Editor, Safety & Health Practitioner

Author Bio ▼

Ian joined Informa (formerly UBM) in 2018 as the Editor of SHP. Ian studied journalism at university before spending seven years in online fantasy gaming. Prior to moving to Informa, Ian worked in business to business trade print media, in the automotive sector. He was Online Editor and then moved on to be the Editor of two publications aimed at independent automotive technicians and parts distributors.
October 7, 2021

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EHS Congress

‘We need to ask ourselves as leaders, what can we do to improve the workplace setup to support people?’

Ahead of EHS Congress 2021, which takes place in Berlin from 9-10 November 2021, SHP, an event media partner, discusses how organisations can adapt their approach to safety, with former Director of Human Performance at BP, and speaker at this year’s event, Diane Chadwick-Jones.

“I joined BP after graduating from Imperial College, London and began on the general graduate trainee scheme. I had a number of jobs within BP operations including, production planning at a refinery and within drilling programmes in Brazil. I had gained a wealth of experience in operations before joining the safety department in 2005 to work on Six Sigma projects. From that I became involved in safety culture improvement work, and eventually operationalising a “systems thinking” approach by improving the way work, is set up to reduce the possibility of mistakes and make work more effective. I retired from BP in 2020 and I now focus on education, mentoring and advocacy related to modernising approaches to safety.”

Your ethos is very much that safety is all about setting people up for success, why do you think that?

“When I was in operations, there were, of course, complicated issues that were quite difficult to resolve. Moving into the safety department provided me with another way to look at the complexity and underlying conditions that may have contributed to those issues. It starts with leadership, establishing the expectations and resources, and there can be two paths – to say, ‘follow the rules or there will be consequences’; or to say, ‘follow the rules and if for any reason you can’t, speak up and we’ll see how we can fix this’. Clearly, the second path is about finding and resolving the organisational weaknesses that people are struggling with. Usually, the system, or the process, has unidentified error traps in design that in real life conditions could catch users out. People come to work to do their best, so we need to ask ourselves as leaders, what can we do to improve the workplace setup to support people?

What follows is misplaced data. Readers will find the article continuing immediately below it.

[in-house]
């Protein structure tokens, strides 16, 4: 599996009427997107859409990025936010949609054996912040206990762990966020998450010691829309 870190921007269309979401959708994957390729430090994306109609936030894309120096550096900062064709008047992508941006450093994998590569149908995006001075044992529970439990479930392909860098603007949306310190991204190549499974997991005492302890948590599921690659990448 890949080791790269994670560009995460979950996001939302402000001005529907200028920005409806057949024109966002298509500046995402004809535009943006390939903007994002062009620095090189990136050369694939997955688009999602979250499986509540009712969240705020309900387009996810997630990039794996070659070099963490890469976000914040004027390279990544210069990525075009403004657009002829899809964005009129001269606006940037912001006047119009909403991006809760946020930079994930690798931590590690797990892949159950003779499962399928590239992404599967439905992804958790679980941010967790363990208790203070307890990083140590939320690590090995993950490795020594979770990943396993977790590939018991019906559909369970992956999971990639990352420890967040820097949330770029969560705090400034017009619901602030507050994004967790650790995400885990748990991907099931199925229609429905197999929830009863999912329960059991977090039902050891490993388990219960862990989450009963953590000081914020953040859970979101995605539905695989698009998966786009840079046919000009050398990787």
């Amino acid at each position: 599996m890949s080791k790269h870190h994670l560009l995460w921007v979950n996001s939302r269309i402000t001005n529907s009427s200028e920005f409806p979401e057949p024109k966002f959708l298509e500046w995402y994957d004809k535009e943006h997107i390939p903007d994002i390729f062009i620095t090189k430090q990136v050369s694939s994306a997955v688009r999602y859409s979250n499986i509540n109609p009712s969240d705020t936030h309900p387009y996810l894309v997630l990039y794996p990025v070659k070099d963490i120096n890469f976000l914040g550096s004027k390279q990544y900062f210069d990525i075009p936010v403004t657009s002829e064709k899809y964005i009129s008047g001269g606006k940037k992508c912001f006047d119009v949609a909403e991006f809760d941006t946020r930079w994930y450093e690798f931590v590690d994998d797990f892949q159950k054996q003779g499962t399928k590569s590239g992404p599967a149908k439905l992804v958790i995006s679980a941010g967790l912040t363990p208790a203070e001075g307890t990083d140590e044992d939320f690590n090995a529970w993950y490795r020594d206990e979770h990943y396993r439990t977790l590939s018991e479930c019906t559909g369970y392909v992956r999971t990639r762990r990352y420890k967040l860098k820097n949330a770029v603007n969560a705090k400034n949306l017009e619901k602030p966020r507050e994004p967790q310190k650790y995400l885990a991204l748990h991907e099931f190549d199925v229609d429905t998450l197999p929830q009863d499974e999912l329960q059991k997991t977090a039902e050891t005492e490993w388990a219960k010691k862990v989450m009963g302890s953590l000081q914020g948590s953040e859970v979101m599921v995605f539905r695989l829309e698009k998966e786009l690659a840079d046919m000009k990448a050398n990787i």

“Even in successful tasks, issues are encountered where problem-solving is required to save us from disaster. Let’s consider a football match. There are many interactions, it is dynamic, with players, the pitch, the weather, and the spectators. It’s a comparison to the workplace – where there are many components to the workplace system. The ball is the risk. We could blame the goalkeeper for letting the ball into the net (an incident or an emergent event), but it had to pass through many parts of the pitch before it reached the goal. Consider that there is a goalless draw in the match. If you’re a spectator or coach and only looking at the scoreboard – you see nothing. But on the pitch, there is constant risk management and adaptation. Its full of near misses, handovers, great tackles, and catches. So, this is successful work – and you can learn from it by discussing the issues and walking through what is happening.”

Why is it important to learn about the contributing factors to incidents and why is human error often incorrectly blamed?